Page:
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It is very possible that you do not know what you fear most because you have not confronted that situation yet. There is also depth of fear and extent of fear, by which I mean absolutely horrifying as opposed to what you most guard against because it is constantly in your thoughts consciously or subconsciously. 

Evidently, I speak of the latter when I say what I most fear. I most fear being publicly humiliated for being incompetent and unprepared. I say evidently because occasionally I have dreams about just such things. I tend to have two kinds of dreams, those that may or may not seem significant, based on my emotional state after I awaken, but that I can’t remember any detail about, and those dreams that are very clear in every detail and seem to be communicating something profound to me or about me.

This morning was an occurrence of the latter. I am a science teacher. For some, what seems to me, a silly reason, I always have a few moments of first-year teacher nervousness about the first day of class (a tale tale indication of my greatest fear?). Now in terms of the school year, the dream I am about to relate to you is a mid-summer nights’ dream, making it all the more curious that it should happen, since school should be the last thing on my mind.

I was in a old school building that was very well remodeled. It was between classes of the last period of the day on the first day of class. I was required to rove to a different class this period, which when I have been required to do is the most bothersome thing to me, probably because it always involves some level of not being prepared for class when it begins. On the way there students in the bathroom were involved in some unknown rowdiness which my appearance and stern voice immediately dissipated. This further delayed my arrival to class. The students began filing out of the bathroom. I recognized most of them and many of them went into the classroom that I was entering. As we entered the tardy bell rang. The room was large with the classroom set-up at one end. Students were already in their desks. I knew all of the students, having had most of them the previous semester and others the year before. All of the students had attempted, out of a social habit that I have observed that makes them feel more comfortable, to sit in their previously assigned seats. Everything was in order except for one desk missing on the front row, so that a student assigned last year to that desk was sitting on the floor where the desk would have been. As I walked to the front of the room all faces turned toward me and the immediate thought came to me, “Why are these students here? I have had them all, most of them last semester, and they all passed (didn’t they?)?” I came to the desk, seeing that it was very neatly organized with every office supply gadget you could want and organizers for many colorful highlighters and markers. As I surveyed this wonder and the fact that there was not one piece of my papers, syllabus or otherwise, on the desk, the thought occurred to me, is this Earth and Environmental Science class that I have exclusively taught the last few years or the Chemistry class that I was told I might be teaching? If I ask the students which it is they will know that I am unprepared, not because I don’t know the subject, but because I have no materials to hand out and no lesson prepared. If it is Earth Science, I’ve done it so many times recently that I can totally wing it, but if it is Chemistry, as likely these “repeating” students imply, I’m clueless where to begin even though my head is filled with Chemistry facts. I stood overlooking the smiling faces in front of me, students who had likely taken Chemistry because they liked me as a teacher before, waiting for a spark of inspiration.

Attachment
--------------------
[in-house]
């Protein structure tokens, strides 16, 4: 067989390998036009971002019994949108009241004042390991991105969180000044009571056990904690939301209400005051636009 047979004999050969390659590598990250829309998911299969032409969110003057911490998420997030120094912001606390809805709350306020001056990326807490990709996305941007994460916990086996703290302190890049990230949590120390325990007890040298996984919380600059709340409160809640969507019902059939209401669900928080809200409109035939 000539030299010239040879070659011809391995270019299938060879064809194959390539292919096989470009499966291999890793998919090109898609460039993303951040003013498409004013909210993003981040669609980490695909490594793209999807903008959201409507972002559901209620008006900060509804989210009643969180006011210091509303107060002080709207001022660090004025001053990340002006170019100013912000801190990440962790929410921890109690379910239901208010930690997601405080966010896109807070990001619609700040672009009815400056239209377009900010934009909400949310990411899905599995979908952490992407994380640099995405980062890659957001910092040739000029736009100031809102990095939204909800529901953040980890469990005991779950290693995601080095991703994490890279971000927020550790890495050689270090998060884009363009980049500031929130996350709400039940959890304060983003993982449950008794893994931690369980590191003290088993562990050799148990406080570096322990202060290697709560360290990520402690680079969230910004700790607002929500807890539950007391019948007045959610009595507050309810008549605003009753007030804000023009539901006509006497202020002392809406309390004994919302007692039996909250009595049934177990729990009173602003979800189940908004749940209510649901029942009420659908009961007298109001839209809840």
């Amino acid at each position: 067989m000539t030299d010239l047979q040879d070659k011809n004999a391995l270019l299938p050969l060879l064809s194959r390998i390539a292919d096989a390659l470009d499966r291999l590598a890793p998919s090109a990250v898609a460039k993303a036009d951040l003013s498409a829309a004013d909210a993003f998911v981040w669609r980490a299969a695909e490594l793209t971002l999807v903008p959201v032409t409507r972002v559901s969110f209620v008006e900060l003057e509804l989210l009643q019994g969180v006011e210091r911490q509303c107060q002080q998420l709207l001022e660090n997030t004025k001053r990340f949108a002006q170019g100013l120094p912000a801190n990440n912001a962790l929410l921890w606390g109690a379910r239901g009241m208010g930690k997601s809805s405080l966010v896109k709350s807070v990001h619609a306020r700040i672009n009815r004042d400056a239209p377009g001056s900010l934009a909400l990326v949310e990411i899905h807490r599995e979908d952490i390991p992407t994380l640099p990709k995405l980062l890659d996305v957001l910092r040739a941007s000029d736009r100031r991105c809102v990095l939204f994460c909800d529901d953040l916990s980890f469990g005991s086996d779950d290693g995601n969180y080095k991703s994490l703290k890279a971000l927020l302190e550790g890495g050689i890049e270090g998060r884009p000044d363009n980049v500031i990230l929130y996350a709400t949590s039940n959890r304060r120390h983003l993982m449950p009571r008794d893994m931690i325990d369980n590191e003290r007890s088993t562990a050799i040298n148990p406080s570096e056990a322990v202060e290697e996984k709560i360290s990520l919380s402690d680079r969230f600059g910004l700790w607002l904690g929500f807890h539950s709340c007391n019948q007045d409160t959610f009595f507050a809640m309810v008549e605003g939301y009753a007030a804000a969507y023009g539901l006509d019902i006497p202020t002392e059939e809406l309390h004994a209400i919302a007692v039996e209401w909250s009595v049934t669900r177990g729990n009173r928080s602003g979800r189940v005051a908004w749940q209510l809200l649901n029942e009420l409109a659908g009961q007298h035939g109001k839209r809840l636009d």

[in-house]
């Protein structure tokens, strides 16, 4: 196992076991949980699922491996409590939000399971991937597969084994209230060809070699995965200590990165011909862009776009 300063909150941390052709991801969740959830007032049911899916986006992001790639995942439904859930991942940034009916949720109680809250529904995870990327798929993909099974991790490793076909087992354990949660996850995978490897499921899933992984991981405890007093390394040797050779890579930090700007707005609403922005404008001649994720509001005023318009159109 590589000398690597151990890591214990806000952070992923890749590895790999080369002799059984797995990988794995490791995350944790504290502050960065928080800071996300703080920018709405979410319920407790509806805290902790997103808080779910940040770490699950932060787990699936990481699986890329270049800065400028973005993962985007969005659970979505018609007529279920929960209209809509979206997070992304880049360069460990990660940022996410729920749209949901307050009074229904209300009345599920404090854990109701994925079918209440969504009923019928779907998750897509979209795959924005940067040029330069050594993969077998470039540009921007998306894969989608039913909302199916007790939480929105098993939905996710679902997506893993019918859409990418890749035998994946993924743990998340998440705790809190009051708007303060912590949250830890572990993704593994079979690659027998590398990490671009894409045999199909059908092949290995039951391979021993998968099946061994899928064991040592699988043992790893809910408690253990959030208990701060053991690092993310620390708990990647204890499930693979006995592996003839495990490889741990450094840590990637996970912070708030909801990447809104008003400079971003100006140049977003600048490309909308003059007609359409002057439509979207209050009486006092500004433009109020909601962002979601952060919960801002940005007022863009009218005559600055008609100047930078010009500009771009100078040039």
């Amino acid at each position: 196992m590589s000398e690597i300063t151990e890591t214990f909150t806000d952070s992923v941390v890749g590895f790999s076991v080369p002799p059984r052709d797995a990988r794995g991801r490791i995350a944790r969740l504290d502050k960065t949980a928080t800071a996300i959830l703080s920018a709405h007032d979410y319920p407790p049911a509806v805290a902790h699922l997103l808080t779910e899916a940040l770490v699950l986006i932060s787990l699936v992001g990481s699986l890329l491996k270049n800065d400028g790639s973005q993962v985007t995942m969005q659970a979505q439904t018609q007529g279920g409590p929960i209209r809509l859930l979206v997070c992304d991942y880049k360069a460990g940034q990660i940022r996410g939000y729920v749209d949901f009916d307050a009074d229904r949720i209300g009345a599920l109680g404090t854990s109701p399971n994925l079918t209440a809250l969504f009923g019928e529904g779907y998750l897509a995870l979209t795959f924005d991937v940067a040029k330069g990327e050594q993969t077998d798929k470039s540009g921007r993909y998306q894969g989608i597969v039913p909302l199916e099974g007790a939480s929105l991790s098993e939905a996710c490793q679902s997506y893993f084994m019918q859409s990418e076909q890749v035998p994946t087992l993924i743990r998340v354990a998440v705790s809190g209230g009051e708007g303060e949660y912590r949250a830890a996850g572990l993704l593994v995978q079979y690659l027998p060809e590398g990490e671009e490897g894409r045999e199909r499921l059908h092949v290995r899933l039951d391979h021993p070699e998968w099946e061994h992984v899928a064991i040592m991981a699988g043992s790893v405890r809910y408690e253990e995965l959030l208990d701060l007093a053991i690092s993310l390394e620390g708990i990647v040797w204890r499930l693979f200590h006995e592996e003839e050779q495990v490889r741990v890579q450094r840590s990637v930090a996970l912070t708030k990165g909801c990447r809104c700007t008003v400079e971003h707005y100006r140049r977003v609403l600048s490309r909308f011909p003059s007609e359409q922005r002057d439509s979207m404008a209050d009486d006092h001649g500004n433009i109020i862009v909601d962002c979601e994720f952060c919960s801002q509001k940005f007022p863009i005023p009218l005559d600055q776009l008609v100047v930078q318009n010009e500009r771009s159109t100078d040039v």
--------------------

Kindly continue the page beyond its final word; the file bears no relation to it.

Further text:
The dream ended by me awakening, lying flat on my back in the pleasant morning light and coolness, wondering what I would do next, and wondering why such dreams persist in my consciousness. Evidently, I fear being humiliated publicly for being incompetent and unprepared. Given that fact, should I share this dream?

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With what are you struggling? Struggling with temptation is a matter of replacing it with something good and godly. I find that Romans 6:11 helps me to focus in times of temptation. Philippians 4:8 helps it to be less of a problem in the first place and less burdensome when happening. But what if the struggle is not a temptation but concerning a desire that you have thought to be a godly ambition? You pursue it, but thus far, to no avail. Patience and acquiescence to God’s will are certainly needed, but as platitudes they do not answer questions about how to proceed. So, here is how I am struggling:

My senses all say no
As do comments and circumstances
Whence comes this great desire
When all else says there are thin chances

To prayer I did devote
This ambition of which I now speak
Much counsel, plans I wrote
And God’s will in this matter I seek

How do I now proceed?
Exercise patience and longer wait?
More scrutiny it need?
Oh my mind and emotional state?

Is it time to give up?
To admit it was not in God’s will?
Accept this empty cup
As good providence rather than ill?

This I know above all
God is good and His will is the best
May stumble but not fall
Be bewildered but finally blest

I will continue on
Trusting God and in His guidance rest
Listening I will hone
Find His direction and pass the test

 

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Why Me? There are generally two ways to answer that question.

Why me? Why is this happening to me? What did I do wrong?

         Or…

Why me? What is God trying to teach me? How is He using these circumstances to guide me?

On a very pleasant, sunny afternoon my wife and I were preparing to go for a walk on our local Greenway. We were talking and enjoying conversation and she was understanding well. You see, she is a stroke victim and most days communication is poor and ponderous. We went to the car, talking away as we went. I distinctly remember enjoying the moment.